Submit

Finally, to run your application, for example locally:

$ stack exec -- spark-submit --master 'local[1]' <app-executable-name>.jar

The <app-executable-name> is any executable name as given in the .cabal file for your app. See apps in the [apps/](apps/) folder for examples.

See here for other options, including launching a whole cluster from scratch on EC2. This blog post shows you how to get started on the Databricks hosted platform and on Amazon's Elastic MapReduce.

How it works

sparkle is a tool for creating self-contained Spark applications in Haskell. Spark applications are typically distributed as JAR files, so that's what sparkle creates. We embed Haskell native object code as compiled by GHC in these JAR files, along with any shared library required by this object code to run. Spark dynamically loads this object code into its address space at runtime and interacts with it via the Java Native Interface (JNI).

Troubleshooting

jvm library or header files not found

You'll need to tell Stack where to find your local JVM installation. Something like the following in your ~/.stack/config.yaml should do the trick, but check that the paths match up what's on your system:

extra-include-dirs: [/usr/lib/jvm/java-7-openjdk-amd64/include]
extra-lib-dirs: [/usr/lib/jvm/java-7-openjdk-amd64/jre/lib/amd64/server]

Or use --nix: since it won't use your globally installed JDK, it will have no trouble finding its own locally installed one.

Can't build sparkle on OS X

OS X is not a supported platform for now. There are several issues to make sparkle work on OS X, tracked in this ticket.

Gradle <= 2.12 incompatible with JDK 9

If you're using JDK 9, note that you'll need to either downgrade to JDK 8 or update your Gradle version, since Gradle versions up to and including 2.12 are not compatible with JDK 9.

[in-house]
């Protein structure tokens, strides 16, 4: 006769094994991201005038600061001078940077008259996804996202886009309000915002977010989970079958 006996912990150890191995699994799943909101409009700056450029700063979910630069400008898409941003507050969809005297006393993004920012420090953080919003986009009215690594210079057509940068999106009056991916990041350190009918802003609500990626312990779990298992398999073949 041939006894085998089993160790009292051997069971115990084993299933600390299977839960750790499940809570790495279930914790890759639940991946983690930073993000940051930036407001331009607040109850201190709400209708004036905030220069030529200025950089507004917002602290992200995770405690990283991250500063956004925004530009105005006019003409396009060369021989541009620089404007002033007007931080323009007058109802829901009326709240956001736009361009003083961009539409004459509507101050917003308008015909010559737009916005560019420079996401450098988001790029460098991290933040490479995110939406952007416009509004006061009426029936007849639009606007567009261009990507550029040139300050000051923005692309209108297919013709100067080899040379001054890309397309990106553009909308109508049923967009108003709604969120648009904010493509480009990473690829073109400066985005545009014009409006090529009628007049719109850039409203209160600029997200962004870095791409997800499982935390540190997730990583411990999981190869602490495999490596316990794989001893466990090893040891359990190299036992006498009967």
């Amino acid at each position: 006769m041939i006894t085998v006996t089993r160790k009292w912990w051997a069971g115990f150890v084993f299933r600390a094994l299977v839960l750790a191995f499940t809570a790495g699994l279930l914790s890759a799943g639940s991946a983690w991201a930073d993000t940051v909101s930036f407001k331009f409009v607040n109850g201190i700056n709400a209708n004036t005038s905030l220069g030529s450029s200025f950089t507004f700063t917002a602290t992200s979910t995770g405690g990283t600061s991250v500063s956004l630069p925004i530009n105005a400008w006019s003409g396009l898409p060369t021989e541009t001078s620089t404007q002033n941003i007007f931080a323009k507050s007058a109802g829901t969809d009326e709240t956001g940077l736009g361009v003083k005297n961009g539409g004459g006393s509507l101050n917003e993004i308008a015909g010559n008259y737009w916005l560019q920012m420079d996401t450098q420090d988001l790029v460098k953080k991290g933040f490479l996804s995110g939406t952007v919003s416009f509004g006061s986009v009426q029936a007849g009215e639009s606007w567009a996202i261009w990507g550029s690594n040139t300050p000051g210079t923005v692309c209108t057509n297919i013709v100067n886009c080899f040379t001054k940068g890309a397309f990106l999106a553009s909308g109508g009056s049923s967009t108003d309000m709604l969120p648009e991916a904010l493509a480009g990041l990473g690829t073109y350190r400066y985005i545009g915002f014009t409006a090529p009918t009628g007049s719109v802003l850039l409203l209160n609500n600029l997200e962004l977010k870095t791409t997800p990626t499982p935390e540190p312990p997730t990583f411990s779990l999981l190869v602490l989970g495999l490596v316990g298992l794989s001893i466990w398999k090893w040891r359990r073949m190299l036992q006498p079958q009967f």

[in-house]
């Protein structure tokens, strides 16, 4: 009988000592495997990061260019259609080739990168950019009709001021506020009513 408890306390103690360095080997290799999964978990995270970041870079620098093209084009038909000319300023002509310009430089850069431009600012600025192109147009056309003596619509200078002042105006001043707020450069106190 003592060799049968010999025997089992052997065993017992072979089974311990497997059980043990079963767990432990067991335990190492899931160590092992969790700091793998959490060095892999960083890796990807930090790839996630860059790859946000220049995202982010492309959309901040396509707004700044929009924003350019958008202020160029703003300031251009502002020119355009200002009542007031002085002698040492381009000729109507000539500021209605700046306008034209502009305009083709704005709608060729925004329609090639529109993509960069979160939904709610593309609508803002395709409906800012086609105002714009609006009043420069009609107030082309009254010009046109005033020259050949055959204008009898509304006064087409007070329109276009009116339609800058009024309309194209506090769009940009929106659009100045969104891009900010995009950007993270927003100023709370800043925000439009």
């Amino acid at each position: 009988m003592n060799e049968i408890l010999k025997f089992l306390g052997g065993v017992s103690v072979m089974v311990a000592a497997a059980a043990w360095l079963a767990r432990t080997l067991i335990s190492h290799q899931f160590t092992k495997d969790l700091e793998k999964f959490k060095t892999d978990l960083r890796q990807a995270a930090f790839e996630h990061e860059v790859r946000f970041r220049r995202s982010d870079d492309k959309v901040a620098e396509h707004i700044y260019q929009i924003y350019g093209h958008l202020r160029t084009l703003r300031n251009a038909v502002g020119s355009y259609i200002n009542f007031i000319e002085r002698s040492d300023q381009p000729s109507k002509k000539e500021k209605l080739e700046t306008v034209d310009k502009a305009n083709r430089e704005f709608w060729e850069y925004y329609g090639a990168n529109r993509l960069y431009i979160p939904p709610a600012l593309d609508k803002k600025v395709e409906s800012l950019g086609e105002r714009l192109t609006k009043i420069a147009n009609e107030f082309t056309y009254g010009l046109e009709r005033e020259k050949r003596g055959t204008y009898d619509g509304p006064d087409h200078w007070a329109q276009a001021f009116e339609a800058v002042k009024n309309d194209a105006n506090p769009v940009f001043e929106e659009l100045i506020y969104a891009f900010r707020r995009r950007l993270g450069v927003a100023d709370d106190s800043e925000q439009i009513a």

Anonymous classes in inline-java quasiquotes fail to deserialize

When using inline-java, it is recommended to use the Kryo serializer, which is currently not the default in Spark but is faster anyways. If you don't use the Kryo serializer, objects of anonymous class, which arise e.g. when using Java 8 function literals,

foo :: RDD Int -> IO (RDD Bool)
foo rdd = [java| $rdd.map((Integer x) -> x.equals(0)) |]

won't be deserialized properly in multi-node setups. To avoid this problem, switch to the Kryo serializer by setting the following configuration properties in your SparkConf:

do conf <- newSparkConf "some spark app"
   confSet conf "spark.serializer" "org.apache.spark.serializer.KryoSerializer"
   confSet conf "spark.kryo.registrator" "io.tweag.sparkle.kryo.InlineJavaRegistrator"

See #104 for more details.

java.lang.UnsatisfiedLinkError: /tmp/sparkle-app...: failed to map segment from shared object

Sparkle unzips the Haskell binary program in a temporary location on the filesystem and then loads it from there. For loading to succeed, the temporary location must not be mounted with the noexec option. Alternatively, the temporary location can be changed with

spark-submit --driver-java-options="-Djava.io.tmpdir=..." \
             --conf "spark.executor.extraJavaOptions=-Djava.io.tmpdir=..."

java.io.IOException: No FileSystem for scheme: s3n

Spark 2.2 requires explicitly specifying extra JAR files to spark-submit in order to work with AWS. To work around this, add an additional 'packages' argument when submitting the job:

spark-submit --packages com.amazonaws:aws-java-sdk:1.7.4,org.apache.hadoop:hadoop-aws:2.7.2,com.google.guava:guava:12.0

License

Copyright (c) 2015-2016 EURL Tweag.

All rights reserved.

sparkle is free software, and may be redistributed under the terms specified in the [LICENSE](LICENSE) file.

Sponsors

         Tweag I/O              LeapYear

sparkle is maintained by Tweag I/O.

Have questions? Need help? Tweet at @tweagio.


*Note that all licence references and agreements mentioned in the sparkle README section above are relevant to that project's source code only.